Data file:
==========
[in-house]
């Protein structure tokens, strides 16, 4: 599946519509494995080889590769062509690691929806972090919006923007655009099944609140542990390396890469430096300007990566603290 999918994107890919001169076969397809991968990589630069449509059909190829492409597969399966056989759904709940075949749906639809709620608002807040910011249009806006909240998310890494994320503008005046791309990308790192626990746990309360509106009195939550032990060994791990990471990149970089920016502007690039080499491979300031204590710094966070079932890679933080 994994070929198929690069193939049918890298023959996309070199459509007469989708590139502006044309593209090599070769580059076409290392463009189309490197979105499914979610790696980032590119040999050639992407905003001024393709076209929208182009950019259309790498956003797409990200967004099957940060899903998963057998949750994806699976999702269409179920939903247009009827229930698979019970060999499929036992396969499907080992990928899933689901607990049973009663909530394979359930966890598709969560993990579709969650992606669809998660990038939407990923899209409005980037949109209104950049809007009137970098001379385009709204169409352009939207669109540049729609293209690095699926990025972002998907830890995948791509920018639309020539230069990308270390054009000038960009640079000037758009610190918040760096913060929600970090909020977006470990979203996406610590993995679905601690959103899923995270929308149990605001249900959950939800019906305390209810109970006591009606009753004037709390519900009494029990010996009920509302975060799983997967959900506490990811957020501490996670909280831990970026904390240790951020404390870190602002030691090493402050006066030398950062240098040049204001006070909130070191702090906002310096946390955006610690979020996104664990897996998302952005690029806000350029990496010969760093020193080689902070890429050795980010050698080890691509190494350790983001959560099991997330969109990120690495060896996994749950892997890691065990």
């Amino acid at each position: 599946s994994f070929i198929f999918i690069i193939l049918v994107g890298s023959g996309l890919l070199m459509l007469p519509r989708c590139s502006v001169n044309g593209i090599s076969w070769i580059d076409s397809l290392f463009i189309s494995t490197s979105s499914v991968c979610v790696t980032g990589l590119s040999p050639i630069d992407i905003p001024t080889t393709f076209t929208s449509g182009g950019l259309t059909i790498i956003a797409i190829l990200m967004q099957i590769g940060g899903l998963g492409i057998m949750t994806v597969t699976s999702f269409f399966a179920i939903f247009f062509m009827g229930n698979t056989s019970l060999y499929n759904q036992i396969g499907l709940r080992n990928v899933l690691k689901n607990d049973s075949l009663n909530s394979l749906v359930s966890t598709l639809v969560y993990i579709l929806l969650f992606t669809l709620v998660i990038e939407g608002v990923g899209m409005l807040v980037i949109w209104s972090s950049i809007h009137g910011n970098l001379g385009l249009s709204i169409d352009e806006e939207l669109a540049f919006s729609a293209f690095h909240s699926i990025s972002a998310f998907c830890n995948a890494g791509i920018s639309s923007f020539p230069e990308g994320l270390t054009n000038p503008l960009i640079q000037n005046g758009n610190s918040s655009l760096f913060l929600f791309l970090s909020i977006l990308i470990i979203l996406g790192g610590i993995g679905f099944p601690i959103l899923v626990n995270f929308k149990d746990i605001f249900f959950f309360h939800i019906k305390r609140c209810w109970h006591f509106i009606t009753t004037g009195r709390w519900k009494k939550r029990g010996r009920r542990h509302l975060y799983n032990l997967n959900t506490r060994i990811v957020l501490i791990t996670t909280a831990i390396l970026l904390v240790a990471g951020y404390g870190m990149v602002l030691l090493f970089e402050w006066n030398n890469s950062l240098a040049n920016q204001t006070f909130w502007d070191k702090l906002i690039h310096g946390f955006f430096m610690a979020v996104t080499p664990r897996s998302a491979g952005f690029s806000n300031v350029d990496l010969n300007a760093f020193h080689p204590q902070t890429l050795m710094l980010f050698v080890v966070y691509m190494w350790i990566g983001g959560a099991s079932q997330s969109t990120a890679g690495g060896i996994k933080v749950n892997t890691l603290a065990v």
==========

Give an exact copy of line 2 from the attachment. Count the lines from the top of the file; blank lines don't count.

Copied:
């Protein structure tokens, strides 16, 4: 599946519509494995080889590769062509690691929806972090919006923007655009099944609140542990390396890469430096300007990566603290 999918994107890919001169076969397809991968990589630069449509059909190829492409597969399966056989759904709940075949749906639809709620608002807040910011249009806006909240998310890494994320503008005046791309990308790192626990746990309360509106009195939550032990060994791990990471990149970089920016502007690039080499491979300031204590710094966070079932890679933080 994994070929198929690069193939049918890298023959996309070199459509007469989708590139502006044309593209090599070769580059076409290392463009189309490197979105499914979610790696980032590119040999050639992407905003001024393709076209929208182009950019259309790498956003797409990200967004099957940060899903998963057998949750994806699976999702269409179920939903247009009827229930698979019970060999499929036992396969499907080992990928899933689901607990049973009663909530394979359930966890598709969560993990579709969650992606669809998660990038939407990923899209409005980037949109209104950049809007009137970098001379385009709204169409352009939207669109540049729609293209690095699926990025972002998907830890995948791509920018639309020539230069990308270390054009000038960009640079000037758009610190918040760096913060929600970090909020977006470990979203996406610590993995679905601690959103899923995270929308149990605001249900959950939800019906305390209810109970006591009606009753004037709390519900009494029990010996009920509302975060799983997967959900506490990811957020501490996670909280831990970026904390240790951020404390870190602002030691090493402050006066030398950062240098040049204001006070909130070191702090906002310096946390955006610690979020996104664990897996998302952005690029806000350029990496010969760093020193080689902070890429050795980010050698080890691509190494350790983001959560099991997330969109990120690495060896996994749950892997890691065990």